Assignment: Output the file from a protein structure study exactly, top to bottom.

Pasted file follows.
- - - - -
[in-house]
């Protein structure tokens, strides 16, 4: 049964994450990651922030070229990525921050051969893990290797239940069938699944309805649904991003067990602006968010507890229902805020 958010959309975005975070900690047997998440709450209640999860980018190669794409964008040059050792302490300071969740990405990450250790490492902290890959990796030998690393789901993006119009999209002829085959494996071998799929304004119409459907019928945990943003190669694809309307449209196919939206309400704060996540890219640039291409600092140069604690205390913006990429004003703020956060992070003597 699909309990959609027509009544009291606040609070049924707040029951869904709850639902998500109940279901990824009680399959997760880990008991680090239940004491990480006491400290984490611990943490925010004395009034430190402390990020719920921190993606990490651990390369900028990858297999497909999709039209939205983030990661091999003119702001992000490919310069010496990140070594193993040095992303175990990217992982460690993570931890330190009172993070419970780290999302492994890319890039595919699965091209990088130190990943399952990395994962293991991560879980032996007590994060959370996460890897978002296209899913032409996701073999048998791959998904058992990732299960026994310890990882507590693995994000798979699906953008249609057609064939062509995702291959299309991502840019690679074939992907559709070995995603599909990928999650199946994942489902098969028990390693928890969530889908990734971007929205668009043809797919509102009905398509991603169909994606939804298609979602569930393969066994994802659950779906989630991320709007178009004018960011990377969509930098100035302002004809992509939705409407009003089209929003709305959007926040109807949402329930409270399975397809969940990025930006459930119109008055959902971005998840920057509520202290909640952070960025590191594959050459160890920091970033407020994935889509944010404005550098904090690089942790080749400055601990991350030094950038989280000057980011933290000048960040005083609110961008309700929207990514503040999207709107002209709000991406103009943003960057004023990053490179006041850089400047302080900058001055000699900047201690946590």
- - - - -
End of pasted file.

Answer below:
[in-house]
């Protein structure tokens, strides 16, 4: 049964994450990651922030070229990525921050051969893990290797239940069938699944309805649904991003067990602006968010507890229902805020 958010959309975005975070900690047997998440709450209640999860980018190669794409964008040059050792302490300071969740990405990450250790490492902290890959990796030998690393789901993006119009999209002829085959494996071998799929304004119409459907019928945990943003190669694809309307449209196919939206309400704060996540890219640039291409600092140069604690205390913006990429004003703020956060992070003597 699909309990959609027509009544009291606040609070049924707040029951869904709850639902998500109940279901990824009680399959997760880990008991680090239940004491990480006491400290984490611990943490925010004395009034430190402390990020719920921190993606990490651990390369900028990858297999497909999709039209939205983030990661091999003119702001992000490919310069010496990140070594193993040095992303175990990217992982460690993570931890330190009172993070419970780290999302492994890319890039595919699965091209990088130190990943399952990395994962293991991560879980032996007590994060959370996460890897978002296209899913032409996701073999048998791959998904058992990732299960026994310890990882507590693995994000798979699906953008249609057609064939062509995702291959299309991502840019690679074939992907559709070995995603599909990928999650199946994942489902098969028990390693928890969530889908990734971007929205668009043809797919509102009905398509991603169909994606939804298609979602569930393969066994994802659950779906989630991320709007178009004018960011990377969509930098100035302002004809992509939705409407009003089209929003709305959007926040109807949402329930409270399975397809969940990025930006459930119109008055959902971005998840920057509520202290909640952070960025590191594959050459160890920091970033407020994935889509944010404005550098904090690089942790080749400055601990991350030094950038989280000057980011933290000048960040005083609110961008309700929207990514503040999207709107002209709000991406103009943003960057004023990053490179006041850089400047302080900058001055000699900047201690946590």